Two long-time members of the Transylvania Regional Hospital board of directors resigned Monday, saying they were “embarrassed” to have supported the sale of the Mission Health System to giant HCA Healthcare and that they now fear for the future of the Brevard-based community hospital under HCA’s profit-driven management.
In an open letter to The Transylvania Times, the board members, Parker Platt and Mark Weinstein, said they had been sidelined and rendered “powerless” and “voiceless” by the HCA-dominated board. “It is our hope that our resignations might have a more positive influence on the hospital’s future direction than if we remained on the board,” they wrote.
Asked by The Watchdog to comment on Platt’s and Weinstein’s resignations, a hospital spokeswoman said, “We thank them for their service.”
The resignations highlight growing community dissatisfaction with HCA’s operation of the 92-bed, 600-employee community hospital, which joined the Mission Health System in 2011 and which HCA acquired as part of the surprise $1.5 billion sale of Mission Health in 2019. HCA also acquired Mission Hospital in Asheville plus four other hospitals and numerous clinics in western North Carolina.
Earlier this year at least 15 doctors and other healthcare providers — “the majority of the county’s doctors,” according to The Transylvania Times — abruptly left the Mission Health System in Transylvania County, either because they refused to sign new pay-cutting contracts offered by HCA or because they were terminated.
In February, the Brevard City Council took the unusual step of appealing to North Carolina’s Attorney General, Josh Stein, to investigate the “exodus” of veteran doctors from the HCA Mission system in Transylvania County. Stein approved the sale of the nonprofit Mission Health System to for-profit HCA, despite uncovering “issues and concerns” involving Mission principals leading up to the sale.
Platt is an architect and president of Platt, an architecture, construction, and interior design firm in Brevard; Weinstein is president and chief executive of the Brevard Music Center. They gave permission to Asheville Watchdog to republish their letter, below:
“Both of us have decided to resign from the Transylvania Regional Hospital (TRH) Board.
“Together, we have taken some time to reflect on our time on the board (combined total of 10 years) and our reasons for serving. Those reasons have centered around care for our community, the essential role of the hospital in the community, and a deep respect for the tireless work and accomplishments of those who served before us and those who are still giving it their all after many years.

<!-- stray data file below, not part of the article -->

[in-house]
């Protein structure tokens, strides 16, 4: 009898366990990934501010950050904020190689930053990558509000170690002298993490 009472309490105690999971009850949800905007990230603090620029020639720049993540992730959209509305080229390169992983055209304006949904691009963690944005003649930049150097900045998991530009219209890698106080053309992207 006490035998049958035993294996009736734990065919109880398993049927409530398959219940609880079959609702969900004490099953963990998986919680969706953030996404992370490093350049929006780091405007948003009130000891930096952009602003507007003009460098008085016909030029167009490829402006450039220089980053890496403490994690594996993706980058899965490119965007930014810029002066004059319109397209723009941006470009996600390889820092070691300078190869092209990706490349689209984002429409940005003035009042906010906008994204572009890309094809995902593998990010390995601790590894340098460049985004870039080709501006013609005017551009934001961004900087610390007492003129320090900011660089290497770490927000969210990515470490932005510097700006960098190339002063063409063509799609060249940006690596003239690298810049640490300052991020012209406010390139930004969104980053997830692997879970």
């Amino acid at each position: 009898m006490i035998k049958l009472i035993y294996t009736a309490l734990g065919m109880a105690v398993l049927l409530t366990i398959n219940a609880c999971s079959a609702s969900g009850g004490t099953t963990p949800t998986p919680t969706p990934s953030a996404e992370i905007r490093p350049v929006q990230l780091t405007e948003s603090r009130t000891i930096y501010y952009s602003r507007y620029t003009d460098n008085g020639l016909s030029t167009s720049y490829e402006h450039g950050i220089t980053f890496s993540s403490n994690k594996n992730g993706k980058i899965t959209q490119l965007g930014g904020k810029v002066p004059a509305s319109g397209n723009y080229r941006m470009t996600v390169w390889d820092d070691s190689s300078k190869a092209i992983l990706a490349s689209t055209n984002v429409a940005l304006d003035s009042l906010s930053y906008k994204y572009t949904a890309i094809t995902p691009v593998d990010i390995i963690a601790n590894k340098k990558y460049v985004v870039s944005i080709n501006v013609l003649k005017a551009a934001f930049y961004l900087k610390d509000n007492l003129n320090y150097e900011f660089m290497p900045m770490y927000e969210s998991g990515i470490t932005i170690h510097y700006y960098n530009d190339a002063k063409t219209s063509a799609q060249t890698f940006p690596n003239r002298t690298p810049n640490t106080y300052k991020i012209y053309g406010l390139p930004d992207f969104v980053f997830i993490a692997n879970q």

“We were both enthusiastic about the sale to Mission Hospital and the subsequent sale to HCA given the broader connections and capacity and the promise of the long-term positive impact of the resulting health trust. To say the reality of the current situation is a disappointment to us is an understatement.
“It is clear now (and maybe should have been from the beginning) that the TRH board has no real ability to play any kind of impactful role. In almost all instances, from the essentials of staff and community relations to marketing, to the mass exodus of our physicians, our inability to provide direction or influence decisions have been apparent.
“It appears to us that the board is simply around because it is “required to be” and it serves as a rubber stamp for Quality and Credentials reports prepared by others. It is ideally seen but not heard. That’s a real shame because there are smart, connected and insightful folks giving important time to this board who have in the past and could continue to make a big difference for the hospital.
“Ultimately, both of us feel generally out of the loop, powerless, voiceless and definitely unessential. At this point we are embarrassed to have been vocally supportive of the sale, to be affiliated in such a meaningless way, and to be providing whatever credibility we might have by simply being around.
“Indeed, in our judgment, and not based on any confidential information we have received as board members, the very nature of a “for profit” based hospital in Transylvania County is in serious question.
“We continue to support our local hospital as an important and vital part of our community. But we fear for its future. It is our hope that our resignations might have a more positive influence on the hospital’s future direction than if we remained on the board. — Parker Platt and Mark Weinstein